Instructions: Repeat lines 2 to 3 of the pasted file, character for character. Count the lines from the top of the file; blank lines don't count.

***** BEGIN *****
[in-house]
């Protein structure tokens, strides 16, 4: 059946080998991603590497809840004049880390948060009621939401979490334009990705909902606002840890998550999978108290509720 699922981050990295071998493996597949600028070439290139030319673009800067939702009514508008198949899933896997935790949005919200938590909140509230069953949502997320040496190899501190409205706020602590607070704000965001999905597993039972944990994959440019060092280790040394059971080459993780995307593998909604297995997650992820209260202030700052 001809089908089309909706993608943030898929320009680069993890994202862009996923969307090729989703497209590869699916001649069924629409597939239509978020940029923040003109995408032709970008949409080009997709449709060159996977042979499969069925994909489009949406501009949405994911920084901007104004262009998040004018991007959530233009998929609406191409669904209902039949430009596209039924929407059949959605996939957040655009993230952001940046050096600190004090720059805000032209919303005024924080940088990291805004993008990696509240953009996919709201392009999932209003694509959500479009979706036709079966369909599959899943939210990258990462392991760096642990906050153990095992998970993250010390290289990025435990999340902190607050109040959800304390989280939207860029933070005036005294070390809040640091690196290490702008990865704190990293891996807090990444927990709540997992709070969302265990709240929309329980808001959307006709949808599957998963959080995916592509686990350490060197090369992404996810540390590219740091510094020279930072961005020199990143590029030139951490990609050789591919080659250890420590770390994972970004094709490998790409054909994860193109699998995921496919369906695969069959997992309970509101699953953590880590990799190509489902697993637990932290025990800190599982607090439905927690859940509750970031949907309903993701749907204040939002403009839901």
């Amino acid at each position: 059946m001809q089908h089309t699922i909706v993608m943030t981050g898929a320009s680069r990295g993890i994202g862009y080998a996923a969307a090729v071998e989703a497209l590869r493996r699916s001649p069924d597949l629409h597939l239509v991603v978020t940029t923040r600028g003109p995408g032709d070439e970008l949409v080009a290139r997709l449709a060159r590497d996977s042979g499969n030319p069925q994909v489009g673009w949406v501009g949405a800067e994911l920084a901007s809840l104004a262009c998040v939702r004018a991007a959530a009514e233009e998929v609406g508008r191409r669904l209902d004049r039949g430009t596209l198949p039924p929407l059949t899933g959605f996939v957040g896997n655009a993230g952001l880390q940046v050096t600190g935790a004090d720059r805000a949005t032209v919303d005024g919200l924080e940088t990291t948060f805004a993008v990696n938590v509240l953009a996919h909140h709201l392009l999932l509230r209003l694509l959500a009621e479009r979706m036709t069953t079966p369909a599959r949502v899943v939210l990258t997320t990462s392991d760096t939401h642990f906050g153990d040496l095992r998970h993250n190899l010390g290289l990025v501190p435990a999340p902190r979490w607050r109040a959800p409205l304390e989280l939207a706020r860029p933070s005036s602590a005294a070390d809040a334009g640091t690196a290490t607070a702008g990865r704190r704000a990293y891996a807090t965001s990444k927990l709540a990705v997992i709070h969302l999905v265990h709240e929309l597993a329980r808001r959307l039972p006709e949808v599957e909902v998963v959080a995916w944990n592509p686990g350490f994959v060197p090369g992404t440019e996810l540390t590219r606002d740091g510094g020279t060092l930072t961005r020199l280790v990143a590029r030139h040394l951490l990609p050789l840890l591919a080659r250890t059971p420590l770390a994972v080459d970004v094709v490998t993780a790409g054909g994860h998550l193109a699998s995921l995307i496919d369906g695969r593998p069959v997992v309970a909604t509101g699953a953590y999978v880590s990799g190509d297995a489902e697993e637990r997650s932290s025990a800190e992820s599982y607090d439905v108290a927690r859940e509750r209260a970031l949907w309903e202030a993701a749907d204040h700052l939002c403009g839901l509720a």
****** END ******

């Protein structure tokens, strides 16, 4: 059946080998991603590497809840004049880390948060009621939401979490334009990705909902606002840890998550999978108290509720 699922981050990295071998493996597949600028070439290139030319673009800067939702009514508008198949899933896997935790949005919200938590909140509230069953949502997320040496190899501190409205706020602590607070704000965001999905597993039972944990994959440019060092280790040394059971080459993780995307593998909604297995997650992820209260202030700052 001809089908089309909706993608943030898929320009680069993890994202862009996923969307090729989703497209590869699916001649069924629409597939239509978020940029923040003109995408032709970008949409080009997709449709060159996977042979499969069925994909489009949406501009949405994911920084901007104004262009998040004018991007959530233009998929609406191409669904209902039949430009596209039924929407059949959605996939957040655009993230952001940046050096600190004090720059805000032209919303005024924080940088990291805004993008990696509240953009996919709201392009999932209003694509959500479009979706036709079966369909599959899943939210990258990462392991760096642990906050153990095992998970993250010390290289990025435990999340902190607050109040959800304390989280939207860029933070005036005294070390809040640091690196290490702008990865704190990293891996807090990444927990709540997992709070969302265990709240929309329980808001959307006709949808599957998963959080995916592509686990350490060197090369992404996810540390590219740091510094020279930072961005020199990143590029030139951490990609050789591919080659250890420590770390994972970004094709490998790409054909994860193109699998995921496919369906695969069959997992309970509101699953953590880590990799190509489902697993637990932290025990800190599982607090439905927690859940509750970031949907309903993701749907204040939002403009839901």
């Amino acid at each position: 059946m001809q089908h089309t699922i909706v993608m943030t981050g898929a320009s680069r990295g993890i994202g862009y080998a996923a969307a090729v071998e989703a497209l590869r493996r699916s001649p069924d597949l629409h597939l239509v991603v978020t940029t923040r600028g003109p995408g032709d070439e970008l949409v080009a290139r997709l449709a060159r590497d996977s042979g499969n030319p069925q994909v489009g673009w949406v501009g949405a800067e994911l920084a901007s809840l104004a262009c998040v939702r004018a991007a959530a009514e233009e998929v609406g508008r191409r669904l209902d004049r039949g430009t596209l198949p039924p929407l059949t899933g959605f996939v957040g896997n655009a993230g952001l880390q940046v050096t600190g935790a004090d720059r805000a949005t032209v919303d005024g919200l924080e940088t990291t948060f805004a993008v990696n938590v509240l953009a996919h909140h709201l392009l999932l509230r209003l694509l959500a009621e479009r979706m036709t069953t079966p369909a599959r949502v899943v939210l990258t997320t990462s392991d760096t939401h642990f906050g153990d040496l095992r998970h993250n190899l010390g290289l990025v501190p435990a999340p902190r979490w607050r109040a959800p409205l304390e989280l939207a706020r860029p933070s005036s602590a005294a070390d809040a334009g640091t690196a290490t607070a702008g990865r704190r704000a990293y891996a807090t965001s990444k927990l709540a990705v997992i709070h969302l999905v265990h709240e929309l597993a329980r808001r959307l039972p006709e949808v599957e909902v998963v959080a995916w944990n592509p686990g350490f994959v060197p090369g992404t440019e996810l540390t590219r606002d740091g510094g020279t060092l930072t961005r020199l280790v990143a590029r030139h040394l951490l990609p050789l840890l591919a080659r250890t059971p420590l770390a994972v080459d970004v094709v490998t993780a790409g054909g994860h998550l193109a699998s995921l995307i496919d369906g695969r593998p069959v997992v309970a909604t509101g699953a953590y999978v880590s990799g190509d297995a489902e697993e637990r997650s932290s025990a800190e992820s599982y607090d439905v108290a927690r859940e509750r209260a970031l949907w309903e202030a993701a749907d204040h700052l939002c403009g839901l509720a």